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Monsieur Lazhar

Monsieur Lazhar

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Everything starts with two words written on a blackboard: Monsieur Lazhar, the name of the new Algerian primary school teacher who hides a painful past and his condition of political refugee to everyone; on the other side of the fence, a class which is embarking on a long healing process after the suicide of Marine, their ex-teacher.

A double level of narration which is only apparently balanced, since  most part of the scenes take place in the class. “It was intended” claims director Philippe Falardeau, “because there are many movies which offer a political vision on immigration. In my film this situation is part of Bachir's background but it does not represent a label at the eyes of the children, they don’t have racial prejudices. He is simply a man.”

Bachir manages to develop his own way to communicate with the class in spite of their parents' anxieties, the advices of a psychologist and the limitations given by regulations. “In Canada, some of these rules about avoiding physical contact are crazy. I understand why they exist, but I do not agree. This is why I introduced in the movie a subplot which binds Marine and a child.” Always preserving his shyness and refinement, Bachir transforms his cold and almost aseptic class into a place where trust and solidarity can arise between scholars, exorcizing at the same time his and their personal fears. “Everything” the director continues “is based on the sense of foreignness and otherness that the children feel towards their new teacher and Bachir himself feels towards them.”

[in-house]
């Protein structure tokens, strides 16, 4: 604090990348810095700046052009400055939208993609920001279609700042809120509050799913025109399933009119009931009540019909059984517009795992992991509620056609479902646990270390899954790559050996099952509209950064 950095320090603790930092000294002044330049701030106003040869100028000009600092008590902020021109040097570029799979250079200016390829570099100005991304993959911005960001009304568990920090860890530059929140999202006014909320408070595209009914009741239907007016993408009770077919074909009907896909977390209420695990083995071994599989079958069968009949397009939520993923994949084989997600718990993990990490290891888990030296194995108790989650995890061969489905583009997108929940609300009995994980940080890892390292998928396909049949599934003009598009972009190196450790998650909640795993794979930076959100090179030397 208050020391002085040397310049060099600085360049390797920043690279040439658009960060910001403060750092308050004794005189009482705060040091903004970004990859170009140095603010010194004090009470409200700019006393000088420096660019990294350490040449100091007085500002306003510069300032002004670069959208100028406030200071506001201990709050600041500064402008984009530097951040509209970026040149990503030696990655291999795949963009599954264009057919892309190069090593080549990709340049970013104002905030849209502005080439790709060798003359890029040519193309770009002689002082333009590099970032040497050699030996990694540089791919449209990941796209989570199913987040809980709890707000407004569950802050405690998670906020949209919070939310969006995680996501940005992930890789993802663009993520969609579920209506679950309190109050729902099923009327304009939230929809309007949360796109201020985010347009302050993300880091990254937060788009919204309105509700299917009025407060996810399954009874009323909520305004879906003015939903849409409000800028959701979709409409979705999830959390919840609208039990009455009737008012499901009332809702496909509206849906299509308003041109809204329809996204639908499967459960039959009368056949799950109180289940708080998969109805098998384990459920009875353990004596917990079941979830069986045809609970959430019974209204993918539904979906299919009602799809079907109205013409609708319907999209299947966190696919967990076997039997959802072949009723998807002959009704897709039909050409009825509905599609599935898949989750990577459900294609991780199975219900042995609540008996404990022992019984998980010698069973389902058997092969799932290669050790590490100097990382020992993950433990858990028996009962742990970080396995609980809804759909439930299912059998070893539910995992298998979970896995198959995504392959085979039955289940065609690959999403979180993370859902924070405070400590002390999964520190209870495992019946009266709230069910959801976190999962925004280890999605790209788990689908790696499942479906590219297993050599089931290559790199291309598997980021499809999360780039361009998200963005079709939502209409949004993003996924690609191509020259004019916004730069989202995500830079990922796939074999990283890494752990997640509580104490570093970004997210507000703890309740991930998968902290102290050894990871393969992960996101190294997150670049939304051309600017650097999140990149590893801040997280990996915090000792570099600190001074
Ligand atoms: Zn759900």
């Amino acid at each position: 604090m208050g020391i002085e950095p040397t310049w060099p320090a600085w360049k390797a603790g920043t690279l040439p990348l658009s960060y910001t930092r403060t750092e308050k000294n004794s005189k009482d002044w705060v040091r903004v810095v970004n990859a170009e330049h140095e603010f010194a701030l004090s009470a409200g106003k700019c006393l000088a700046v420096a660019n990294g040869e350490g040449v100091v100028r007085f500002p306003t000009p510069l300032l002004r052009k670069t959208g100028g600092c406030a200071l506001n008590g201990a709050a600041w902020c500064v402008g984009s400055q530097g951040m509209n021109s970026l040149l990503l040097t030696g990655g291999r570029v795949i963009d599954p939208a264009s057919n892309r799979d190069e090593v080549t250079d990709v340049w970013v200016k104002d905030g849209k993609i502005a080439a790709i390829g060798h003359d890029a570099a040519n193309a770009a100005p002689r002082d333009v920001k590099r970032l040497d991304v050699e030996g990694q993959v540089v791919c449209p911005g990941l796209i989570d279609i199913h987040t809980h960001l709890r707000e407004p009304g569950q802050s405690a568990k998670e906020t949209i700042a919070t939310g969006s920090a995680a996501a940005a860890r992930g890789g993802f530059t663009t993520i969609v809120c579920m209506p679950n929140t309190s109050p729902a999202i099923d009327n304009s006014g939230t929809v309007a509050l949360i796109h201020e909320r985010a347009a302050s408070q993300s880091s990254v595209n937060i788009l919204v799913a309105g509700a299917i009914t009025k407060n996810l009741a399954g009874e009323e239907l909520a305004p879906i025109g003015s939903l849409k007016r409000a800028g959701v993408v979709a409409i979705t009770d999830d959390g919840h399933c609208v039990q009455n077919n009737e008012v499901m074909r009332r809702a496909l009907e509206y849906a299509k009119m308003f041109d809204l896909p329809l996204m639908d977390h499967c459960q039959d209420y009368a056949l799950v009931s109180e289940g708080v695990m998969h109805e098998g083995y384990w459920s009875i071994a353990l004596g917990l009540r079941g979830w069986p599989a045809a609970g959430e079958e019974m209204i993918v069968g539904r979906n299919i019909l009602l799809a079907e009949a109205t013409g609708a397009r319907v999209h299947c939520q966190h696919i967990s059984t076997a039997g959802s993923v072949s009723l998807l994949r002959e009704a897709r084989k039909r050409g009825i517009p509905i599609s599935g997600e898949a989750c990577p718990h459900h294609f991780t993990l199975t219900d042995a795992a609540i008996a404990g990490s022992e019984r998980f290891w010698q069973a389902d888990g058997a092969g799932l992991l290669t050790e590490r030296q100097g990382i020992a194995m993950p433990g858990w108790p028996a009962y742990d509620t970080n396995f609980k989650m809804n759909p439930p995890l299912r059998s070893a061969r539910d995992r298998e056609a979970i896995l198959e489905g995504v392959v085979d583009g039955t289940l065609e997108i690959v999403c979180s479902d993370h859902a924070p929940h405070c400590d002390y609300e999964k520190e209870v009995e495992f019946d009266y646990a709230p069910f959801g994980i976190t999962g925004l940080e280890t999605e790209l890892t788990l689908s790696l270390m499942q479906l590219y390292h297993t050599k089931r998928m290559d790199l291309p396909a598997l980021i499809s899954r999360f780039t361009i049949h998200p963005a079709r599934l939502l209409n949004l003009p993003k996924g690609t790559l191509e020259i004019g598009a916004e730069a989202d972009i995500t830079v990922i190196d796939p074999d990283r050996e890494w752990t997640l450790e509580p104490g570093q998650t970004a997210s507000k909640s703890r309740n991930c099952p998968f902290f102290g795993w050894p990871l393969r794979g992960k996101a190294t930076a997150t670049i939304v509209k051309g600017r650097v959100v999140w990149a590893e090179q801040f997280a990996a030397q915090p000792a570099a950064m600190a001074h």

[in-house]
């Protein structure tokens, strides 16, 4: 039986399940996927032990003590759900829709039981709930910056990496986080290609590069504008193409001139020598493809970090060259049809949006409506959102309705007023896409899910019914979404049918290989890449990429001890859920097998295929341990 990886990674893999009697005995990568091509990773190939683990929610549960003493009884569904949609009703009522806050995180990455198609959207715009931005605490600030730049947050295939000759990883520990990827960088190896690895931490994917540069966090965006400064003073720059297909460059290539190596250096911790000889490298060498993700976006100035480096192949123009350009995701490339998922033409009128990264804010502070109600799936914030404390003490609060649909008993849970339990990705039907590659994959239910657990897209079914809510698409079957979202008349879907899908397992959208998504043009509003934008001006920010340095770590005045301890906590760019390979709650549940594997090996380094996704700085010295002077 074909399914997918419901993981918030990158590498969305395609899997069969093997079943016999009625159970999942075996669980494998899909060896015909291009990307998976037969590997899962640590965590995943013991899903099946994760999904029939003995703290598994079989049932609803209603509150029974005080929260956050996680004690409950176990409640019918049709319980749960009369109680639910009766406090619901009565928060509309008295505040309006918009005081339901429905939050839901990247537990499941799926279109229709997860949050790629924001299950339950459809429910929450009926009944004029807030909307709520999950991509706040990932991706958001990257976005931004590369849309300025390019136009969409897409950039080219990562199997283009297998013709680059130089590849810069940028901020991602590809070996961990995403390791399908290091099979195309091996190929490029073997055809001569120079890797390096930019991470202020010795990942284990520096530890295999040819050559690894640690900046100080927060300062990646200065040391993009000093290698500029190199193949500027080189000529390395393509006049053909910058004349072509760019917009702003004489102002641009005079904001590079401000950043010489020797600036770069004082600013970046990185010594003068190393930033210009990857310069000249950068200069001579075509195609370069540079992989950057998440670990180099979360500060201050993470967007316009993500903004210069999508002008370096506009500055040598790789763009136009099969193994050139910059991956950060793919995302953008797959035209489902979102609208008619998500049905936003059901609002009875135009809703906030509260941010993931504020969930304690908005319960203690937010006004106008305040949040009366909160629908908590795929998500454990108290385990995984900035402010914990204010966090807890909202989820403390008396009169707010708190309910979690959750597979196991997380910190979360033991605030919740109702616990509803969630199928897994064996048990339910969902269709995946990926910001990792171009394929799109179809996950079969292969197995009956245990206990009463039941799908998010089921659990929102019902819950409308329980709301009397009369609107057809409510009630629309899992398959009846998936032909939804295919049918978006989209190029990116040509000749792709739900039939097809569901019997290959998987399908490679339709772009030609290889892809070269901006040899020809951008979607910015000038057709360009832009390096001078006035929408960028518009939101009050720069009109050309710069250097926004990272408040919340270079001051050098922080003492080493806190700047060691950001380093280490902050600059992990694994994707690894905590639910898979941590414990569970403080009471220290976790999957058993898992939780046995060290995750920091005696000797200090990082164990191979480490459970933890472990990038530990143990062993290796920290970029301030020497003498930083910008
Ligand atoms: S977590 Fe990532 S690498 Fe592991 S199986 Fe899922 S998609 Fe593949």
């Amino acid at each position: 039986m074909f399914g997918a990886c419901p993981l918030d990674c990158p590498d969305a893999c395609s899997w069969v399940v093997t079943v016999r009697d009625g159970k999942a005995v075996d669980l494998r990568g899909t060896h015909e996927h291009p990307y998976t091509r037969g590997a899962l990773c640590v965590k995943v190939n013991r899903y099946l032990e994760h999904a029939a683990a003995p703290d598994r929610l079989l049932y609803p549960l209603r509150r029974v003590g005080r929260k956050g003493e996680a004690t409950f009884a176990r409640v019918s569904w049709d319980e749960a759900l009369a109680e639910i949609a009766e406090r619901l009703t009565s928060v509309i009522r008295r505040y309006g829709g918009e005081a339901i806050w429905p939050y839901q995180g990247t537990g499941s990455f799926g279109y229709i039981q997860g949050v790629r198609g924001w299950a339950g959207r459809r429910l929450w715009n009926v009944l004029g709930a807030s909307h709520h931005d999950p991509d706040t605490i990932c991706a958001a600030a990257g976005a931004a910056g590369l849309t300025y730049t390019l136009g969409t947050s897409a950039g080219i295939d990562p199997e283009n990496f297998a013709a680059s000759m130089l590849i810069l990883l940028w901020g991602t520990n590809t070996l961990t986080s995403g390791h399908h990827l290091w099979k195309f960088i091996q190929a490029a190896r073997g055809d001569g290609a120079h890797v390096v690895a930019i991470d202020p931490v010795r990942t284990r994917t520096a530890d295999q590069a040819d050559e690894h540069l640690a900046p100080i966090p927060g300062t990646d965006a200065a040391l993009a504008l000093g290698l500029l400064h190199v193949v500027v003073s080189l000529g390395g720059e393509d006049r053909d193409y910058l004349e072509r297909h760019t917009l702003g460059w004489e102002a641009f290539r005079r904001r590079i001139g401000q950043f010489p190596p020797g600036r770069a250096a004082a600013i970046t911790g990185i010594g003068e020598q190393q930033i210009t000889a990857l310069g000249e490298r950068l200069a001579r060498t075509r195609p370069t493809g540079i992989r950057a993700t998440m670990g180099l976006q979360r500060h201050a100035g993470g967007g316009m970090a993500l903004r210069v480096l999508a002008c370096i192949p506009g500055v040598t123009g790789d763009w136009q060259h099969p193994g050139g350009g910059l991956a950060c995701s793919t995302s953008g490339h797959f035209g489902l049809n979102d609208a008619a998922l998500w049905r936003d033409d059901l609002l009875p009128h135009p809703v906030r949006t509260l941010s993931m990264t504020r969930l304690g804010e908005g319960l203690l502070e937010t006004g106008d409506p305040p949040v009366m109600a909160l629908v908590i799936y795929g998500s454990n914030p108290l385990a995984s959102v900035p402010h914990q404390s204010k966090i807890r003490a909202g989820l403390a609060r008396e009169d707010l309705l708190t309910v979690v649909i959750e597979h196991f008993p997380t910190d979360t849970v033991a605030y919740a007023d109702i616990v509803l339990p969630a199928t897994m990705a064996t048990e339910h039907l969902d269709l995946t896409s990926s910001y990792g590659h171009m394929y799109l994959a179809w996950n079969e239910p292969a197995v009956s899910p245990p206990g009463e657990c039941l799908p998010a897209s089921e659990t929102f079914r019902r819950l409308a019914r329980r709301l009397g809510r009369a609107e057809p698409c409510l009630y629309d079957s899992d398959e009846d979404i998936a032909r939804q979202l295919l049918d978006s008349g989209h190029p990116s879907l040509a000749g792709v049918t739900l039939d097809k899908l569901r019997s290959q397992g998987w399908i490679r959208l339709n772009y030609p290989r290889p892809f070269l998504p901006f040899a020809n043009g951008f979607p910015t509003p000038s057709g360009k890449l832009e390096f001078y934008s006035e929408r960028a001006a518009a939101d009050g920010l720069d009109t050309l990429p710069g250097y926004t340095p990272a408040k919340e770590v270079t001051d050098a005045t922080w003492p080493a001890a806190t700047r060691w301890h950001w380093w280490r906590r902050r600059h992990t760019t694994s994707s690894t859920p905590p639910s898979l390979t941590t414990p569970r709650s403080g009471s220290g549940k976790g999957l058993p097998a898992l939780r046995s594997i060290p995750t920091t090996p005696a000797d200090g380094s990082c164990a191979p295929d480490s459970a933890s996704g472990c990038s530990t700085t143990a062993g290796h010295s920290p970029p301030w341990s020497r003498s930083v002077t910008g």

Adapted from the play written by Éveline de la Chenelière, Philippe Falardeau's Monsieur Lazhar shows the same attitude of its main character through mellow storytelling without particular stresses, a wise cinematography and the great performances of its actors which perfectly and realistically represent the long healing process that permits the class to ride out of the trauma. “I wanted natural lighting for the scenes” Falardeau concludes. “I don’t have children, but I had no problems communicating with kids, because they were old enough to understand the psychology of their characters. And they helped me in making the script and its dialogues more realistic!”

Olivier Père, Mattia Bertoldi

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